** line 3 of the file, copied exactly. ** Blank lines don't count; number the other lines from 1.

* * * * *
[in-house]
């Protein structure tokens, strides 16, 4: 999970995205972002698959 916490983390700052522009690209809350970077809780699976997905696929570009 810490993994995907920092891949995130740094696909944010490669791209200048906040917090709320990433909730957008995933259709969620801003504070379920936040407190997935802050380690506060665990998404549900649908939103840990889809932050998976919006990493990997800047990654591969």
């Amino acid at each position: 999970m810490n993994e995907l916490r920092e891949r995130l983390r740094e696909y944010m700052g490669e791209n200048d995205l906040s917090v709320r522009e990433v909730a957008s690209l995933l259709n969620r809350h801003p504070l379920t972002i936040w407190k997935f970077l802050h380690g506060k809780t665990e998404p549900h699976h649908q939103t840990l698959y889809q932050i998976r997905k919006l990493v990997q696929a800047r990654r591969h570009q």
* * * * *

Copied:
């Amino acid at each position: 999970m810490n993994e995907l916490r920092e891949r995130l983390r740094e696909y944010m700052g490669e791209n200048d995205l906040s917090v709320r522009e990433v909730a957008s690209l995933l259709n969620r809350h801003p504070l379920t972002i936040w407190k997935f970077l802050h380690g506060k809780t665990e998404p549900h699976h649908q939103t840990l698959y889809q932050i998976r997905k919006l990493v990997q696929a800047r990654r591969h570009q």